Castro de Ovil
Historic Site in Espinho
Centuries before the birth of Christ, inhabitants of the northwestern region of the Iberian Peninsula developed a unique way of life characterized by the creation of fortified settlements called “castros.”
These settlements were located on elevated hills with expansive views, and their defensive features included the construction of stone walls and deep moats to restrict access to the village.
In February of 1981, the Castro de Ovil was discovered in a location known as Castelo, in Monte, Paramos county, in the municipality of Espinho.
The village sits atop a small hill that has ideal defensive conditions, with the Paramos riverbank to the south and southwest and a deep moat to the north and northeast.
Archaeological excavations began in the early 1980s, and continued in 1994 under the auspices of the Archaeological Office of the municipality of Espinho.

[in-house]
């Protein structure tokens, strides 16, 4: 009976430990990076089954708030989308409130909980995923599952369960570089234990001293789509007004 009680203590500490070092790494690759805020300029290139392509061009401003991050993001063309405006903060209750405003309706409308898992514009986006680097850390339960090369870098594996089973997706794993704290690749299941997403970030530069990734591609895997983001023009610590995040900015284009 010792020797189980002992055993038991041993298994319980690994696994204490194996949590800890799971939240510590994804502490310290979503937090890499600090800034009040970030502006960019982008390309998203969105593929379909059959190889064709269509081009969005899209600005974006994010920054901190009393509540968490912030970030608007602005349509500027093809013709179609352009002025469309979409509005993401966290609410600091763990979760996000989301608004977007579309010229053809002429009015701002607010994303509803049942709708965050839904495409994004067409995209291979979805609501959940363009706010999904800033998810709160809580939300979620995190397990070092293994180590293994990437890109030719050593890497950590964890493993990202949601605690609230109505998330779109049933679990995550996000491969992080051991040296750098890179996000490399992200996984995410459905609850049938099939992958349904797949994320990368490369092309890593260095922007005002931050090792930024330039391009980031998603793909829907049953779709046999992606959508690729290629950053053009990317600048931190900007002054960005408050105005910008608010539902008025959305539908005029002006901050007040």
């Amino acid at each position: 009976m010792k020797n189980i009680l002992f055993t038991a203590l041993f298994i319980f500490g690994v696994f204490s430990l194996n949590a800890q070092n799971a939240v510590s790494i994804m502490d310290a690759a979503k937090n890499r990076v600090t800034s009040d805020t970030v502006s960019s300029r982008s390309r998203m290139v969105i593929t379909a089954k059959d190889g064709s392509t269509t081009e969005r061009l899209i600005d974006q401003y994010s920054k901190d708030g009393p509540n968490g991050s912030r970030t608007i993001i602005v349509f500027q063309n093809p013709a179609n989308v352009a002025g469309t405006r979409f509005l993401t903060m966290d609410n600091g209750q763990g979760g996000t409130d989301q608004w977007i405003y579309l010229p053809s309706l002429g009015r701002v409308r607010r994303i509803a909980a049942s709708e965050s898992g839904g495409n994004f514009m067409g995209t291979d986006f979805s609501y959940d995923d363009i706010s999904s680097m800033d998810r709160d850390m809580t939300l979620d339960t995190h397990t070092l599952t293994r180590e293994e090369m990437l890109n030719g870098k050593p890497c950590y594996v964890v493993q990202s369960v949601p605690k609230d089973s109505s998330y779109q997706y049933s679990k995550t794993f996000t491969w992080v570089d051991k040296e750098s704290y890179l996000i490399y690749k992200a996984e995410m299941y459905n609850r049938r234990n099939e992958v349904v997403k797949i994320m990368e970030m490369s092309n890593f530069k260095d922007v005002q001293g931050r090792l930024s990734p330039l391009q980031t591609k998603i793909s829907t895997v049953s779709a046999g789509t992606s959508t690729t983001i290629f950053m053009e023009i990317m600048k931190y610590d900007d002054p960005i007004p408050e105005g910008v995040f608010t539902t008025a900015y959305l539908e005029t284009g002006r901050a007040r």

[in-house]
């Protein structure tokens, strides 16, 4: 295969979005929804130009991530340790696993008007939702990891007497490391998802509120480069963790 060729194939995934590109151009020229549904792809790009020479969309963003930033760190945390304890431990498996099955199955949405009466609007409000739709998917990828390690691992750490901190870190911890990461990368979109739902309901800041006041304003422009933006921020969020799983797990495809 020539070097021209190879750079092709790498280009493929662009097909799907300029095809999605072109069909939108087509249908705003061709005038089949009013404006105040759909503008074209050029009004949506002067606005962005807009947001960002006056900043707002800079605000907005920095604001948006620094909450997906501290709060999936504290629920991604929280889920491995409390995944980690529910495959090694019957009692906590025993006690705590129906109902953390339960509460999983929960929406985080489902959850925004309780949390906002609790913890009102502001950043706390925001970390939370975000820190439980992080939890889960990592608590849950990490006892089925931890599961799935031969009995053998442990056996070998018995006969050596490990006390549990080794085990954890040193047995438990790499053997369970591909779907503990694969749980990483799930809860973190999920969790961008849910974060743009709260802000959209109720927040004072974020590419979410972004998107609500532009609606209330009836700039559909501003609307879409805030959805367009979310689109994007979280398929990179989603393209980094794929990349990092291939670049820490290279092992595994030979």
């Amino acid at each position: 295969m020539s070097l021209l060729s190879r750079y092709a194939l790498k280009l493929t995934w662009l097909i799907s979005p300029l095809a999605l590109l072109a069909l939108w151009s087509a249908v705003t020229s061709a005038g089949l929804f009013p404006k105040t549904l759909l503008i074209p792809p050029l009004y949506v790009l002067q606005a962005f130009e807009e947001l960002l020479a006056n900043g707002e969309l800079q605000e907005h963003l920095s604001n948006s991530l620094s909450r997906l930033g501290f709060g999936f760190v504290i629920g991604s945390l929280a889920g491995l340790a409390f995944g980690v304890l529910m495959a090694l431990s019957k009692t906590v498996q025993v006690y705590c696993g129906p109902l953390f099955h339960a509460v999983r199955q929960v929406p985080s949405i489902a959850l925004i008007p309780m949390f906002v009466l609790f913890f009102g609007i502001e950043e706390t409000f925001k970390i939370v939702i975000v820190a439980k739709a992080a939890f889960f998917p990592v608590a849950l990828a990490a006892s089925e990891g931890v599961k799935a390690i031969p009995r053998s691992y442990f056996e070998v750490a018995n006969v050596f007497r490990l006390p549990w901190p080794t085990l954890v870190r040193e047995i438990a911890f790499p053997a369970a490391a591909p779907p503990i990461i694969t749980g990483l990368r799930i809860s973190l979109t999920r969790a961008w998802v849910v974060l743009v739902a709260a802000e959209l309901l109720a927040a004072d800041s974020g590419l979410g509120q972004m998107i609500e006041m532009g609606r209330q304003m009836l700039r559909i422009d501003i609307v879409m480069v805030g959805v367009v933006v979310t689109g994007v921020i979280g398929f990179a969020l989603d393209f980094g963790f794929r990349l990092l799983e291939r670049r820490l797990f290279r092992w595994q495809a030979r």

The excavations revealed the ruins of a town that dates back to the III and II centuries BC, with notable housing centers in sectors B and E. Thirteen circular flat schist structures were identified, some with atriums, which converged in common patios with flags and appear to have been inhabited by the same family.
The collection of artifacts recovered from the site consists mainly of indigenous pottery, with simple or typical decoration, that allowed for the reconstruction of pots, pans, carvings, and hanging vessels. Other finds include evidence of domestic and artisanal activities such as milling (swinging and rotating millstones), yarn and loom weights, fishing (net weights), ceramics (clay pieces), and metallurgy (foundry slag).
Personal ornaments such as necklaces made of glass paste or bronze were also discovered, along with an iron alloy spearhead.
Interestingly, there is little evidence of Roman influence at the site, with only a few fragments of amphora suggesting that the village was abandoned during the first century.